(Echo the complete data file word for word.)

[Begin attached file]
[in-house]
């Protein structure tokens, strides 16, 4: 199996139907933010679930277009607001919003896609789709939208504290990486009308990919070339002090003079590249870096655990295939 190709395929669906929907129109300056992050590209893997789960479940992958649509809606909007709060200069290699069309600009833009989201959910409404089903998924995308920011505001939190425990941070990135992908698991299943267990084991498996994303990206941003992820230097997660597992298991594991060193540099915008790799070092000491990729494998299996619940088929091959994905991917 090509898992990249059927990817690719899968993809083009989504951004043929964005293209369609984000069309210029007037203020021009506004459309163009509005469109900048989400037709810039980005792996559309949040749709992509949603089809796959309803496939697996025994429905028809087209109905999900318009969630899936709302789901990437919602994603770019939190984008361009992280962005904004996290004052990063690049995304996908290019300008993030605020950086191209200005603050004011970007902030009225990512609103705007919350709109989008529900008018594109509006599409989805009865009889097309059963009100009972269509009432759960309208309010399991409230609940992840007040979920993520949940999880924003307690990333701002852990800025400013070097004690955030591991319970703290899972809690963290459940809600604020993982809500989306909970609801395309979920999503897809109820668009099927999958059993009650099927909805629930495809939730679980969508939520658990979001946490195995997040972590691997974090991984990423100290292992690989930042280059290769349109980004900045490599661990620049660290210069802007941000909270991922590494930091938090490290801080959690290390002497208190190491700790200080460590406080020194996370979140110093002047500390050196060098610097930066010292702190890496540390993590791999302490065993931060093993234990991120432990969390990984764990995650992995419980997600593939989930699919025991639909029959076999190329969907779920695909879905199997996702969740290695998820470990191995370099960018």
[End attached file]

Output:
[in-house]
């Protein structure tokens, strides 16, 4: 199996139907933010679930277009607001919003896609789709939208504290990486009308990919070339002090003079590249870096655990295939 190709395929669906929907129109300056992050590209893997789960479940992958649509809606909007709060200069290699069309600009833009989201959910409404089903998924995308920011505001939190425990941070990135992908698991299943267990084991498996994303990206941003992820230097997660597992298991594991060193540099915008790799070092000491990729494998299996619940088929091959994905991917 090509898992990249059927990817690719899968993809083009989504951004043929964005293209369609984000069309210029007037203020021009506004459309163009509005469109900048989400037709810039980005792996559309949040749709992509949603089809796959309803496939697996025994429905028809087209109905999900318009969630899936709302789901990437919602994603770019939190984008361009992280962005904004996290004052990063690049995304996908290019300008993030605020950086191209200005603050004011970007902030009225990512609103705007919350709109989008529900008018594109509006599409989805009865009889097309059963009100009972269509009432759960309208309010399991409230609940992840007040979920993520949940999880924003307690990333701002852990800025400013070097004690955030591991319970703290899972809690963290459940809600604020993982809500989306909970609801395309979920999503897809109820668009099927999958059993009650099927909805629930495809939730679980969508939520658990979001946490195995997040972590691997974090991984990423100290292992690989930042280059290769349109980004900045490599661990620049660290210069802007941000909270991922590494930091938090490290801080959690290390002497208190190491700790200080460590406080020194996370979140110093002047500390050196060098610097930066010292702190890496540390993590791999302490065993931060093993234990991120432990969390990984764990995650992995419980997600593939989930699919025991639909029959076999190329969907779920695909879905199997996702969740290695998820470990191995370099960018």